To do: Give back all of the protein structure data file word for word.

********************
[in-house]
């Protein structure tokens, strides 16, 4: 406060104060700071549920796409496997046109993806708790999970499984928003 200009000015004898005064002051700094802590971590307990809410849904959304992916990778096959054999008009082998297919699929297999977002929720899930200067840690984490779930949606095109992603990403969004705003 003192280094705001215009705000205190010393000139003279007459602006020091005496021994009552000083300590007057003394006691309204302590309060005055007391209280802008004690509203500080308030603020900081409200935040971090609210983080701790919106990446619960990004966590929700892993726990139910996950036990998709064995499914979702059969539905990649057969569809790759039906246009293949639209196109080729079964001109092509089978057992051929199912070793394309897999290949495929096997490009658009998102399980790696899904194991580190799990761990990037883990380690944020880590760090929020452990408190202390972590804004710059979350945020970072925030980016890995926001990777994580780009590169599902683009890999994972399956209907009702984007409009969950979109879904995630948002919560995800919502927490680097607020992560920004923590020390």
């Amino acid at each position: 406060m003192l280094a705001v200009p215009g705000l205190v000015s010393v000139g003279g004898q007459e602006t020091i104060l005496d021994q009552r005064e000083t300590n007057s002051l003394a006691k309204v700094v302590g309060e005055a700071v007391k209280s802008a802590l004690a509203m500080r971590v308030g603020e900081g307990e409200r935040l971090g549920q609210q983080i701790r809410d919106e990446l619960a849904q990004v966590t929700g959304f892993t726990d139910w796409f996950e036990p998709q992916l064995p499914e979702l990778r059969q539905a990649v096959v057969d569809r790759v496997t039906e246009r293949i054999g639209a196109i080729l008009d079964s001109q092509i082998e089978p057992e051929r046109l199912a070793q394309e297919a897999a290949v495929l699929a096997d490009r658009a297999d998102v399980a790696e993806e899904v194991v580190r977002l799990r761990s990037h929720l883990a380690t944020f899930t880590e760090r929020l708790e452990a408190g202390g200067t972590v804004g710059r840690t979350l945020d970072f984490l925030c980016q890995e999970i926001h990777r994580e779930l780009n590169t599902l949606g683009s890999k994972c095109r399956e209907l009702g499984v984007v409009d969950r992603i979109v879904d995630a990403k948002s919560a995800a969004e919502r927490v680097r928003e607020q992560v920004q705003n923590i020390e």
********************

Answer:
[in-house]
């Protein structure tokens, strides 16, 4: 406060104060700071549920796409496997046109993806708790999970499984928003 200009000015004898005064002051700094802590971590307990809410849904959304992916990778096959054999008009082998297919699929297999977002929720899930200067840690984490779930949606095109992603990403969004705003 003192280094705001215009705000205190010393000139003279007459602006020091005496021994009552000083300590007057003394006691309204302590309060005055007391209280802008004690509203500080308030603020900081409200935040971090609210983080701790919106990446619960990004966590929700892993726990139910996950036990998709064995499914979702059969539905990649057969569809790759039906246009293949639209196109080729079964001109092509089978057992051929199912070793394309897999290949495929096997490009658009998102399980790696899904194991580190799990761990990037883990380690944020880590760090929020452990408190202390972590804004710059979350945020970072925030980016890995926001990777994580780009590169599902683009890999994972399956209907009702984007409009969950979109879904995630948002919560995800919502927490680097607020992560920004923590020390």
């Amino acid at each position: 406060m003192l280094a705001v200009p215009g705000l205190v000015s010393v000139g003279g004898q007459e602006t020091i104060l005496d021994q009552r005064e000083t300590n007057s002051l003394a006691k309204v700094v302590g309060e005055a700071v007391k209280s802008a802590l004690a509203m500080r971590v308030g603020e900081g307990e409200r935040l971090g549920q609210q983080i701790r809410d919106e990446l619960a849904q990004v966590t929700g959304f892993t726990d139910w796409f996950e036990p998709q992916l064995p499914e979702l990778r059969q539905a990649v096959v057969d569809r790759v496997t039906e246009r293949i054999g639209a196109i080729l008009d079964s001109q092509i082998e089978p057992e051929r046109l199912a070793q394309e297919a897999a290949v495929l699929a096997d490009r658009a297999d998102v399980a790696e993806e899904v194991v580190r977002l799990r761990s990037h929720l883990a380690t944020f899930t880590e760090r929020l708790e452990a408190g202390g200067t972590v804004g710059r840690t979350l945020d970072f984490l925030c980016q890995e999970i926001h990777r994580e779930l780009n590169t599902l949606g683009s890999k994972c095109r399956e209907l009702g499984v984007v409009d969950r992603i979109v879904d995630a990403k948002s919560a995800a969004e919502r927490v680097r928003e607020q992560v920004q705003n923590i020390e």